Phylogenetic means are also widely used to infer or reject transmission links in suspected cases by contact tracing [28–31]. In this regard, our results, in keeping with our previous findings [6,15], strongly support that phylogenetic analysis is a powerful mean for providing molecular evidence to approve or reject close linkage in suspected transmission events, or eventually suggest new linkage of potential transmission. Although the potential sexual transmissions in two couples (#7/#9 and #24/#25) were suggested by contract tracing, phylogenetic analysis rejected such linkages by distinct genotyping and maximum likelihood trees. However, the epidemiological linkage between #7, which was classified as a recombinant, and #9 was subsequently demonstrated in the pol region constituted with the same subtype. It is thus important to carefully check the recombinant nature of the studied strains and to analyze a second genomic region that may bring useful information over the presumed linkage.
Taken together, our findings illustrate that HIV-1 CRF01_AE is becoming a major subtype accounting for current HIV outbreaks in China. Provided that nearly 80% of people with HIV-1 infection are undiagnosed and that there is an increasing mobility of population (vast majority are peasants) in China, a considerable large number of undiagnosed persons with HIV-1 infection may represent potential sources leading to new nationwide HIV outbreaks through sharing syringe needle, unprotected sex, particularly in poorly educated populations. The molecular epidemiological information provided by the present study is critical not only for the design of prevention policies but also for guiding the design of vaccine strategies in the targeting region .
All sequences analyzed in the present study are deposited in EMBL under the accession numbers FM251948-FM252030 and FM865453-FM865531 for the pol and env sequences, respectively.
We thank all participants for their enthusiastic cooperation. We acknowledge Ellène Gozard, Véronique Jagot, Alain Tiafvoon, Ju Yuan, and Liang Yu for technical assistance. This study was supported by Chinese Ministry of Science and Technology (grant 2005AA218020 to W.L.), Institut de Recherche pour le Développement, and Institut de Recherche sur les Vaccins et l'Immunothérapie des Cancers et du SIDA.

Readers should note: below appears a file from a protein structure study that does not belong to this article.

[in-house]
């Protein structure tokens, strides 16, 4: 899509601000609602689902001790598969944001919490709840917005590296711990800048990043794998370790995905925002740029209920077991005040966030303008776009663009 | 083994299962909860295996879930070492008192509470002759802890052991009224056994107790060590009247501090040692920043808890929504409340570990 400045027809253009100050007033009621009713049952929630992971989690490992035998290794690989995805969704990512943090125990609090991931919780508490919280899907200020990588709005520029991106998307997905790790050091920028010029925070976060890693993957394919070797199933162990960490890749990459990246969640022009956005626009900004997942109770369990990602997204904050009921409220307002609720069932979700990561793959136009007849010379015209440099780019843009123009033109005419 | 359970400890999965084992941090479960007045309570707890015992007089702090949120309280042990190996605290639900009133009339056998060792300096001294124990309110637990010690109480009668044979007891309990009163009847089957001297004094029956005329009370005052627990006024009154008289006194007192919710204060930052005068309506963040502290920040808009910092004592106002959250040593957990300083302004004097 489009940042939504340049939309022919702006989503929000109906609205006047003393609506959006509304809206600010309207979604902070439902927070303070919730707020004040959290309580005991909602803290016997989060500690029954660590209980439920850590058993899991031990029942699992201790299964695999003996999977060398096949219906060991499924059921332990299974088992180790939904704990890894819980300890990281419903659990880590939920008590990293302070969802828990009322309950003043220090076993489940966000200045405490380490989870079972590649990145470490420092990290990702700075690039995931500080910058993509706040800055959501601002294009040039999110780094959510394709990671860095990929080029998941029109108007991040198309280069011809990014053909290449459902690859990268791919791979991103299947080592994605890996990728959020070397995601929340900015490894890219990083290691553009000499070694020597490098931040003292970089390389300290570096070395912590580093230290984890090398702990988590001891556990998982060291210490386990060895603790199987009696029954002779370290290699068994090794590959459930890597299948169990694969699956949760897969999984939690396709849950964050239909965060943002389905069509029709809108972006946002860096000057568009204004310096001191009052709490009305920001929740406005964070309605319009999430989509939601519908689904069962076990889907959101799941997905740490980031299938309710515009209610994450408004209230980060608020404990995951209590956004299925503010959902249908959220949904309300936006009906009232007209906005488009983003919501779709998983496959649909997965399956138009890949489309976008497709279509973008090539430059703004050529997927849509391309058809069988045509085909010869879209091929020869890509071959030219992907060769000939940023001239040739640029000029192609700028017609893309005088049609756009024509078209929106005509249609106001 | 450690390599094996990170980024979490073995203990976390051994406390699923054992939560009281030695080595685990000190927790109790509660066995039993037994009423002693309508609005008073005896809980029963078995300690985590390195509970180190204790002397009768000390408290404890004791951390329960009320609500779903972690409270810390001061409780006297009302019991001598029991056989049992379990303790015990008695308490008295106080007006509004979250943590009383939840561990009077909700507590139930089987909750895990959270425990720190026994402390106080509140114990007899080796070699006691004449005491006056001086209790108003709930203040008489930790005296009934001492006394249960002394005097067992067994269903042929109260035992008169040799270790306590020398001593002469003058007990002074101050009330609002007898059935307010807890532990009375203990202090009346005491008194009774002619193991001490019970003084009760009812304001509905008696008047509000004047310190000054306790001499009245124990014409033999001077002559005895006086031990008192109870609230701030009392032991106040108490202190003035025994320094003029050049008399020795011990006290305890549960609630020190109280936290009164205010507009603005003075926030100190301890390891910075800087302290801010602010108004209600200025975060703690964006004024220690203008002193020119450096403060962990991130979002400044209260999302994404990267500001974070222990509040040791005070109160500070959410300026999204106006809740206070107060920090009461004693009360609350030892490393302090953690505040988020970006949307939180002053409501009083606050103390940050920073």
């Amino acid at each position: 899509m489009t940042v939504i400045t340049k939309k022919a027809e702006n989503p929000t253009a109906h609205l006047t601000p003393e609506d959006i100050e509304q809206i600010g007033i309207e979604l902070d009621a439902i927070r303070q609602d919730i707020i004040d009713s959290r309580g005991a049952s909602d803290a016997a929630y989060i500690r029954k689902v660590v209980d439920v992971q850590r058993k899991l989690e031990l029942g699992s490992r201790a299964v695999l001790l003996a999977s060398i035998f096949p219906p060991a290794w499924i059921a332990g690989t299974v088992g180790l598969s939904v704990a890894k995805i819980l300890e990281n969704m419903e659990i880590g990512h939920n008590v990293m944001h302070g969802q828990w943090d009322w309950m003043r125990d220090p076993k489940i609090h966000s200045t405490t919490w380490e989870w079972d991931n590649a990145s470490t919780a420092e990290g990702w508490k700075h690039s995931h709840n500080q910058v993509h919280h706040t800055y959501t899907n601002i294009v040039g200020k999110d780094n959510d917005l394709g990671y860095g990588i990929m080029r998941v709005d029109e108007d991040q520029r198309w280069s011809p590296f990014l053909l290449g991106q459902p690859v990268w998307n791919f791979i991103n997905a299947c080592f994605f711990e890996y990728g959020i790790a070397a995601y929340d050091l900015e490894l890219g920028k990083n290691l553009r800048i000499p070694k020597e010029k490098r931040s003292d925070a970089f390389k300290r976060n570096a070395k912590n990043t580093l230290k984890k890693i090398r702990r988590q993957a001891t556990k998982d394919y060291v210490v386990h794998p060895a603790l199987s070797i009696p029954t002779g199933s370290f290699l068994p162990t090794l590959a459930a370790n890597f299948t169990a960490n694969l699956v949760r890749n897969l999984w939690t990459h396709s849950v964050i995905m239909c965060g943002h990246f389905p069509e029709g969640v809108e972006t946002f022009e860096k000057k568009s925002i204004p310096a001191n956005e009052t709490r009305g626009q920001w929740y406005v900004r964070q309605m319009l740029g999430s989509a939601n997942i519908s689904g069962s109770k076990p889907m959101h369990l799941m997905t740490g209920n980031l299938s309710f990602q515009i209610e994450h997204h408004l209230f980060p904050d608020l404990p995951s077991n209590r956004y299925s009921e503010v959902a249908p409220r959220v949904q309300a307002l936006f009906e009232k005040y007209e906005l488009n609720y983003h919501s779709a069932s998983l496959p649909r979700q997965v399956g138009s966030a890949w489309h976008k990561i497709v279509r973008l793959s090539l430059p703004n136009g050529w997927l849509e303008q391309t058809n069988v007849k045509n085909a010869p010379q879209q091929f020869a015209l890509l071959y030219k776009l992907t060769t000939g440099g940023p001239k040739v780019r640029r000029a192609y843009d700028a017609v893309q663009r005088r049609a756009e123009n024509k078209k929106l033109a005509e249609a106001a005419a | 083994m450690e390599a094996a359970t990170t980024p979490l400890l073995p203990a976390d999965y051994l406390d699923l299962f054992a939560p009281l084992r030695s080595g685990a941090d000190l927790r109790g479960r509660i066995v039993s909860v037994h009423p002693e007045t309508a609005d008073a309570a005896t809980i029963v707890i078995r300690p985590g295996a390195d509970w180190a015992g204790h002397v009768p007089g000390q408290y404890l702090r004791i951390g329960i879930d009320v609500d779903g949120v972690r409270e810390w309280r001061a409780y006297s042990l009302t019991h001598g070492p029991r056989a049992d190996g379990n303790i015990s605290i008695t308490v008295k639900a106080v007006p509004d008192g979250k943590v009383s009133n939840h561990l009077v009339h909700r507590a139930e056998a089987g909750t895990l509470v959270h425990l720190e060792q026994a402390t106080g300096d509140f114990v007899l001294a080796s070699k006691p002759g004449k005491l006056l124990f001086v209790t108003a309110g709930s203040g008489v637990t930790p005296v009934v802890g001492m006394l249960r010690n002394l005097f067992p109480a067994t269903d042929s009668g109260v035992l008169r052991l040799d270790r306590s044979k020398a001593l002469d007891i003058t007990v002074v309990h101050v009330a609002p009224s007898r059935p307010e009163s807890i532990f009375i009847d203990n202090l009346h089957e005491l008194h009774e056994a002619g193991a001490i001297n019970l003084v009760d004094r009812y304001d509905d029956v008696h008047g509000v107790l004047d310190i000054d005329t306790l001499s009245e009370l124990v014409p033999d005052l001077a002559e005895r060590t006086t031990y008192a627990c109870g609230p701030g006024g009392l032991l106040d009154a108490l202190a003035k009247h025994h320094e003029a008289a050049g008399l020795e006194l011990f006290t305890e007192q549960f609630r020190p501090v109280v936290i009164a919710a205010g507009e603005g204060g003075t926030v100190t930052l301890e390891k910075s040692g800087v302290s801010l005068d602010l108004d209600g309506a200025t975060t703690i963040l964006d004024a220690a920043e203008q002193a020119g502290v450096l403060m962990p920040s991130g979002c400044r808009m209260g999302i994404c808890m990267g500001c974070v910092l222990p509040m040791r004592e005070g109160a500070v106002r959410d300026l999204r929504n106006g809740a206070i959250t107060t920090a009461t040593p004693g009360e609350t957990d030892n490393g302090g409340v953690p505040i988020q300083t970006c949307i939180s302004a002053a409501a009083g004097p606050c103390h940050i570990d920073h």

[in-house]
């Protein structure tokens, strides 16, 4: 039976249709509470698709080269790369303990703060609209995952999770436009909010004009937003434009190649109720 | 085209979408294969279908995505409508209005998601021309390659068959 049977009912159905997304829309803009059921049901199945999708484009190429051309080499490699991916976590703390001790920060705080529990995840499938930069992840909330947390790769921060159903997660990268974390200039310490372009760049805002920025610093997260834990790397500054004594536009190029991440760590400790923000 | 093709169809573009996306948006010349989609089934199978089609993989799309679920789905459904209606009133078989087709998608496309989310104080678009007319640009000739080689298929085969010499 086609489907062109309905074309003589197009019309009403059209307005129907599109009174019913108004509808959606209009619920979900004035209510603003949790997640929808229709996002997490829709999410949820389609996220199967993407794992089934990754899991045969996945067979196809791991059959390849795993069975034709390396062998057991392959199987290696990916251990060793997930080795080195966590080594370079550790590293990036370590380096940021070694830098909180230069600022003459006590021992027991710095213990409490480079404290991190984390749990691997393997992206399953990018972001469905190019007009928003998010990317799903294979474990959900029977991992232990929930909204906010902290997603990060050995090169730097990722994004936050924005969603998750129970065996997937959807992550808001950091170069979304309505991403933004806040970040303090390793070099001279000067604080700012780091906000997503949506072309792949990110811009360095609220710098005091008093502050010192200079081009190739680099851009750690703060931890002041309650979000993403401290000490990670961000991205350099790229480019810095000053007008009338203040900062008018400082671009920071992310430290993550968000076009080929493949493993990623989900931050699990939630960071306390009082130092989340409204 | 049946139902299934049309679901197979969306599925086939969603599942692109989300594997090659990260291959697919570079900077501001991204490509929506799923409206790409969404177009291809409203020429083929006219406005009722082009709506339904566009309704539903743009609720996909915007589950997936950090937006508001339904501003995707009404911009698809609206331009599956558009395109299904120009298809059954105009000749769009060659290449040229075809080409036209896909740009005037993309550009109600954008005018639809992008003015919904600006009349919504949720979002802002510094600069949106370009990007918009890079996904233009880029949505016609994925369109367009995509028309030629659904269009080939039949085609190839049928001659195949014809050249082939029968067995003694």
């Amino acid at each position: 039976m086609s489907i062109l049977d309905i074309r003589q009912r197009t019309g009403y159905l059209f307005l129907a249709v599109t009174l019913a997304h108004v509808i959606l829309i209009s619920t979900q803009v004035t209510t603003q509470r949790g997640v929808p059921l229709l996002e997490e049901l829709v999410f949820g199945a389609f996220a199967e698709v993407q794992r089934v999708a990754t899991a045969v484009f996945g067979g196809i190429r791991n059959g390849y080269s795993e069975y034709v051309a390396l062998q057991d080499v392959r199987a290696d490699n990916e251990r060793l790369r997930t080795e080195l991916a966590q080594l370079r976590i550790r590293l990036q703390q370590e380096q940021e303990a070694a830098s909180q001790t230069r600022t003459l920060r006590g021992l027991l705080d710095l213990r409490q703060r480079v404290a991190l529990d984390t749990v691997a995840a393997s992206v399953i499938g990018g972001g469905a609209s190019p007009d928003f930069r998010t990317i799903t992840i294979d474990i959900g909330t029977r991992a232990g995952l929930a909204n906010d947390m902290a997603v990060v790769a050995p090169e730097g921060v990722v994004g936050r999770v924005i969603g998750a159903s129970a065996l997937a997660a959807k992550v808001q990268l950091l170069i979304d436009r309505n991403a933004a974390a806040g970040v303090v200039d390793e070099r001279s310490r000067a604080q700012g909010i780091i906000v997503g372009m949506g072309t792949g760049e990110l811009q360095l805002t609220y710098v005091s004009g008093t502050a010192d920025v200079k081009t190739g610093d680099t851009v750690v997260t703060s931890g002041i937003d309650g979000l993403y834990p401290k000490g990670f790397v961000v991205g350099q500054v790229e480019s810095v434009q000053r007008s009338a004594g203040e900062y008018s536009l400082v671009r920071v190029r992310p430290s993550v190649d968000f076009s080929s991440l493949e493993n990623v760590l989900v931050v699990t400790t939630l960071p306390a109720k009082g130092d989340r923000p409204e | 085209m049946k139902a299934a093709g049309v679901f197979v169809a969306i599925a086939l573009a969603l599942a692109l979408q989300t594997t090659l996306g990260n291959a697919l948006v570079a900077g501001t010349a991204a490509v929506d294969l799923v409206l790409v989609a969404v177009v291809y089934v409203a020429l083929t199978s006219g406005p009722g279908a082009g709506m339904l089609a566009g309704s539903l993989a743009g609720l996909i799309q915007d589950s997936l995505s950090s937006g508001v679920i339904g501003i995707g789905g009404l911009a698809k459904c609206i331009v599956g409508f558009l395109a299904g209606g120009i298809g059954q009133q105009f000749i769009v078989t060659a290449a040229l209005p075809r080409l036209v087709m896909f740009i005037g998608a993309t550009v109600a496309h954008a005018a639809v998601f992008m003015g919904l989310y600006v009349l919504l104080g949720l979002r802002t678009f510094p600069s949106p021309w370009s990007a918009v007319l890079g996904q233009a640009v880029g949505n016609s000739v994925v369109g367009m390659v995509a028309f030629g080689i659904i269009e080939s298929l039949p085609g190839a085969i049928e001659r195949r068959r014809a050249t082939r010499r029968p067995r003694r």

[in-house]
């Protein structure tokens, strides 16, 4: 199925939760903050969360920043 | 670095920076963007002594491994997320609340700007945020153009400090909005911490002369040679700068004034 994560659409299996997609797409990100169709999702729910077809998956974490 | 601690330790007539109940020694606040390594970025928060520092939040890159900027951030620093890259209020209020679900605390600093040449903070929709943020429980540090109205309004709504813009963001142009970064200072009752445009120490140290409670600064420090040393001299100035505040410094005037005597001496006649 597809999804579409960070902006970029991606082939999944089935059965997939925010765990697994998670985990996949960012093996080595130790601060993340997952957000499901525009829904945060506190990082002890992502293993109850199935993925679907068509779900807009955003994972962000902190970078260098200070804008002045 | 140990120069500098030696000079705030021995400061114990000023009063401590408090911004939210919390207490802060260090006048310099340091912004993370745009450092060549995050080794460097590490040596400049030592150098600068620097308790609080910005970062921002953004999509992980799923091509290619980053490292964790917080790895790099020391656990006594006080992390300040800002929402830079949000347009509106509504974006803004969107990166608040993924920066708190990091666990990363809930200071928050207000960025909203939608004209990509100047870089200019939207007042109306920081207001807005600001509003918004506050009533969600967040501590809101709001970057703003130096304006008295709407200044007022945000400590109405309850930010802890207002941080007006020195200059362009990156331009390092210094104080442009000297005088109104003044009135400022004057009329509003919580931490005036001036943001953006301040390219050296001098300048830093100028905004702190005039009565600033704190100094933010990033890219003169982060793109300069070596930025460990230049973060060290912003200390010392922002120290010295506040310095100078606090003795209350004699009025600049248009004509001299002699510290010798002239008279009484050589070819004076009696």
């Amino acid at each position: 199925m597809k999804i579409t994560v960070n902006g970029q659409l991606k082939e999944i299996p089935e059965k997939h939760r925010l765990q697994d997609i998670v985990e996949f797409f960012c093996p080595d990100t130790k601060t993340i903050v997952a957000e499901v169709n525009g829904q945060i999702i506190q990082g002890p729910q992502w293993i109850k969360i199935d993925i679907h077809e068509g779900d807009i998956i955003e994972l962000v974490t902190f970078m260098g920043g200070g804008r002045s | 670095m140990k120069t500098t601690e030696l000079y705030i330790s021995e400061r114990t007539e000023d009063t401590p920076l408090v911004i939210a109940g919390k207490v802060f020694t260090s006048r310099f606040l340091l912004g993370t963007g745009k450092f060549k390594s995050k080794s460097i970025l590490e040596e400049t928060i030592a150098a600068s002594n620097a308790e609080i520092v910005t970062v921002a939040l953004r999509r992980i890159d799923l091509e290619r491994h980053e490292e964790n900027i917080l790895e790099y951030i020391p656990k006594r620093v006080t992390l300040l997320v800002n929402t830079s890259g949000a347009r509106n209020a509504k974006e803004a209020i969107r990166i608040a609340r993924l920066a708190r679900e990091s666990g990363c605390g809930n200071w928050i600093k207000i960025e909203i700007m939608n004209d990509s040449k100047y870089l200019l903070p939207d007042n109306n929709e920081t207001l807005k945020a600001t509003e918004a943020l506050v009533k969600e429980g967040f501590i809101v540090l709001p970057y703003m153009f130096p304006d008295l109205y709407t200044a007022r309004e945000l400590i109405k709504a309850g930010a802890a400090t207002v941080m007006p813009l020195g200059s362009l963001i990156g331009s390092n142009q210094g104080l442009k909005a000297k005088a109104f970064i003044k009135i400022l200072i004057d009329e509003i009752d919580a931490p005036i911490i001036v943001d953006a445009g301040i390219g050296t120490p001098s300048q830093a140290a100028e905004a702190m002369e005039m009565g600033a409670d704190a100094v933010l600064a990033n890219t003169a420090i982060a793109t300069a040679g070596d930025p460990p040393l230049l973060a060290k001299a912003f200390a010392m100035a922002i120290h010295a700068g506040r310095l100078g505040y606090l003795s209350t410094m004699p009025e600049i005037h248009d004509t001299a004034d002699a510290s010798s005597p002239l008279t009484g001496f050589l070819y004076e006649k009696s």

W.L. was responsible for the overall study design, organization, data analyses, and writing of the report. W.D., P.F., L.B., N.V., and Q.H. participated in design and implementation of the study. C.Q., M.P., E.D., and J.-M.A. contributed to discussions on study design and interpretation of the findings.
1. Yu ES, Xie Q, Zhang K, Lu P, Chan LL. HIV infection and AIDS in China, 1985 through 1994. Am J Public Health 1996; 86:1116–1122.
2. Zheng X, Tian C, Choi KH, Zhang J, Cheng H, Yang X, et al
. Injecting drug use and HIV infection in southwest China. AIDS 1994; 8:1141–1147.
3. Wu ZY, Sullivan SG, Wang Y, Rotheram-Borus M, Detels R. Evolution of China's response to HIV/AIDS. Lancet 2007; 369:679–690.
4. Kunanusont C, Foy HM, Kreiss JK, Rerks-Ngarm S, Phanuphak P, Raktham S, et al
. HIV-1 subtypes and male-to-female transmission in Thailand. Lancet 1995; 345:1078–1083.
5. Mastro TD, Satten GA, Nopkesorn T, Sangkharomya S, Longini IM Jr. Probability of female-to-male transmission of HIV-1 in Thailand. Lancet 1994; 343:204–207.
6. Bao L, Vidal N, Fang H, Deng W, Chen S, Guo W, et al
. Molecular tracing of sexual HIV Type 1 transmission in the southwest border of China. AIDS Res Hum Retroviruses 2008; 24:733–742.
7. Sun X, Wang N, Li D, Zheng X, Qu S, Wang L, et al
. The development of HIV/AIDS surveillance in China. AIDS 2007; 21(Suppl 8):S33–S38.
8. Guindon S, Gascuel O. A simple, fast, and accurate algorithm to estimate large phylogenies by maximum likelihood. Syst Biol 2003; 52:696–704.
9. Shafer RW, Rhee SY, Pillay D, Miller V, Sandstrom P, Schapiro JM, et al
. HIV-1 protease and reverse transcriptase mutations for drug resistance surveillance. AIDS 2007; 21:215–223.
10. Cheng H, Zhang J, Capizzi J, Young NL, Mastro TD. HIV-1 subtype E in Yunnan, China. Lancet 1994; 344:953–954.
11. Luo CC, Tian C, Hu DJ, Kai M, Dondero TJ, Zheng X. HIV-1 subtype C in China. Lancet 1995; 345:1051–1052.
12. Yu XF, Wang XR, Mao PY, Wang SY, Li Z, Zhang JB, et al
. Characterization of HIV type 1 heterosexual transmission in Yunnan, China. AIDS Res Hum Retroviruses 2003; 19:1051–1055.
13. Li XJ, Kusagawa S, Xia XS, Yang CJ, Wang QQ, Yokota Y, et al
. Molecular epidemiology of the heterosexual HIV-1 transmission in Kunming, Yunnan Province of China suggests origin from the local IDU epidemic. AIDS Res Hum Retroviruses 2005; 21:977–980.
14. Qiu ZZ, Xing H, Wei M, Duan YJ, Zhao QB, Xu JQ, Shao YM. Characterization of five nearly full-length genomes of early HIV type 1 strains in Ruili City: implications for the genesis of CRF07_BC and CRF08_BC circulating in China. AIDS Res Hum Retroviruses 2005; 21:1051–1056.
15. Zhang Y, Lu L, Ba L, Liu L, Yang L, Jia MH, et al